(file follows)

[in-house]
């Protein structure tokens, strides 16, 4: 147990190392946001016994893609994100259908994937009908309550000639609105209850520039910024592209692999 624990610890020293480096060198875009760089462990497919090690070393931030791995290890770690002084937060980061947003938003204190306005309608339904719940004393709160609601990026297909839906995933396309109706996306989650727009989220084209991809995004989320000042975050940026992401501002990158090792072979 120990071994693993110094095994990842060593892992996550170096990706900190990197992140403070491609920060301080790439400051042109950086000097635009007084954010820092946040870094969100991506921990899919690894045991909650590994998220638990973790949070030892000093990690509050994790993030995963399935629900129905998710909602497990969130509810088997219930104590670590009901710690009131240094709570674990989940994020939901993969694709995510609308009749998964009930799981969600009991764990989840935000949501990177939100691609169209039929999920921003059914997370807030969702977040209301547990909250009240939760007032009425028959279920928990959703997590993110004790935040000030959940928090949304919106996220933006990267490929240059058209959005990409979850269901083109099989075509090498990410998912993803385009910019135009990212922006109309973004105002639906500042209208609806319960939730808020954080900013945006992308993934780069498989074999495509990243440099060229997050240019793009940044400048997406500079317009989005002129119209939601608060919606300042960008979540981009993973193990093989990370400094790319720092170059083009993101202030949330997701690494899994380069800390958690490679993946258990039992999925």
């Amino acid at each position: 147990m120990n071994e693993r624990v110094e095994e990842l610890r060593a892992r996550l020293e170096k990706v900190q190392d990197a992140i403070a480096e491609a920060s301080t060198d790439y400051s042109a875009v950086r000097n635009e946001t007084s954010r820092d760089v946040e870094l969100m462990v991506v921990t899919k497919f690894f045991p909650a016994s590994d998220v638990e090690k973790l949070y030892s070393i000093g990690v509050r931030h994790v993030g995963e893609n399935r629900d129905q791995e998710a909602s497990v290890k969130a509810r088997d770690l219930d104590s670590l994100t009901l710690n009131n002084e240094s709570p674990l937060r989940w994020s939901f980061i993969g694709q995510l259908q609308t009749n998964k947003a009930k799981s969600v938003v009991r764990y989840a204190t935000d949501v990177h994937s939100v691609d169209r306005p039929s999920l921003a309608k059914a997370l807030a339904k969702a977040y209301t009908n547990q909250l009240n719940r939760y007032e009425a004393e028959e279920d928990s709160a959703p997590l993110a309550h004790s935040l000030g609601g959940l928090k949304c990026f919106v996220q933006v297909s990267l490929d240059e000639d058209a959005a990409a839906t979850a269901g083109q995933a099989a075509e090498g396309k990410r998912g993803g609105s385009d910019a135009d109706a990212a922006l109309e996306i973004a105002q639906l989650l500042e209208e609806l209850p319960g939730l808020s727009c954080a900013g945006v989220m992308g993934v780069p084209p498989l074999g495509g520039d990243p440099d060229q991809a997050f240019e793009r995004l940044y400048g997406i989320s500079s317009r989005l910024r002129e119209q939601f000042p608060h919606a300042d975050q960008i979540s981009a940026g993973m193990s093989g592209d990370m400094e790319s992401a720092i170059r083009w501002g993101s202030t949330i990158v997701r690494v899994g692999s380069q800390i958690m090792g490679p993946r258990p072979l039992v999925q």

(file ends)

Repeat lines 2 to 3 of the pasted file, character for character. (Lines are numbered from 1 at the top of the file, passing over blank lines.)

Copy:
């Protein structure tokens, strides 16, 4: 147990190392946001016994893609994100259908994937009908309550000639609105209850520039910024592209692999 624990610890020293480096060198875009760089462990497919090690070393931030791995290890770690002084937060980061947003938003204190306005309608339904719940004393709160609601990026297909839906995933396309109706996306989650727009989220084209991809995004989320000042975050940026992401501002990158090792072979 120990071994693993110094095994990842060593892992996550170096990706900190990197992140403070491609920060301080790439400051042109950086000097635009007084954010820092946040870094969100991506921990899919690894045991909650590994998220638990973790949070030892000093990690509050994790993030995963399935629900129905998710909602497990969130509810088997219930104590670590009901710690009131240094709570674990989940994020939901993969694709995510609308009749998964009930799981969600009991764990989840935000949501990177939100691609169209039929999920921003059914997370807030969702977040209301547990909250009240939760007032009425028959279920928990959703997590993110004790935040000030959940928090949304919106996220933006990267490929240059058209959005990409979850269901083109099989075509090498990410998912993803385009910019135009990212922006109309973004105002639906500042209208609806319960939730808020954080900013945006992308993934780069498989074999495509990243440099060229997050240019793009940044400048997406500079317009989005002129119209939601608060919606300042960008979540981009993973193990093989990370400094790319720092170059083009993101202030949330997701690494899994380069800390958690490679993946258990039992999925």
């Amino acid at each position: 147990m120990n071994e693993r624990v110094e095994e990842l610890r060593a892992r996550l020293e170096k990706v900190q190392d990197a992140i403070a480096e491609a920060s301080t060198d790439y400051s042109a875009v950086r000097n635009e946001t007084s954010r820092d760089v946040e870094l969100m462990v991506v921990t899919k497919f690894f045991p909650a016994s590994d998220v638990e090690k973790l949070y030892s070393i000093g990690v509050r931030h994790v993030g995963e893609n399935r629900d129905q791995e998710a909602s497990v290890k969130a509810r088997d770690l219930d104590s670590l994100t009901l710690n009131n002084e240094s709570p674990l937060r989940w994020s939901f980061i993969g694709q995510l259908q609308t009749n998964k947003a009930k799981s969600v938003v009991r764990y989840a204190t935000d949501v990177h994937s939100v691609d169209r306005p039929s999920l921003a309608k059914a997370l807030a339904k969702a977040y209301t009908n547990q909250l009240n719940r939760y007032e009425a004393e028959e279920d928990s709160a959703p997590l993110a309550h004790s935040l000030g609601g959940l928090k949304c990026f919106v996220q933006v297909s990267l490929d240059e000639d058209a959005a990409a839906t979850a269901g083109q995933a099989a075509e090498g396309k990410r998912g993803g609105s385009d910019a135009d109706a990212a922006l109309e996306i973004a105002q639906l989650l500042e209208e609806l209850p319960g939730l808020s727009c954080a900013g945006v989220m992308g993934v780069p084209p498989l074999g495509g520039d990243p440099d060229q991809a997050f240019e793009r995004l940044y400048g997406i989320s500079s317009r989005l910024r002129e119209q939601f000042p608060h919606a300042d975050q960008i979540s981009a940026g993973m193990s093989g592209d990370m400094e790319s992401a720092i170059r083009w501002g993101s202030t949330i990158v997701r690494v899994g692999s380069q800390i958690m090792g490679p993946r258990p072979l039992v999925q």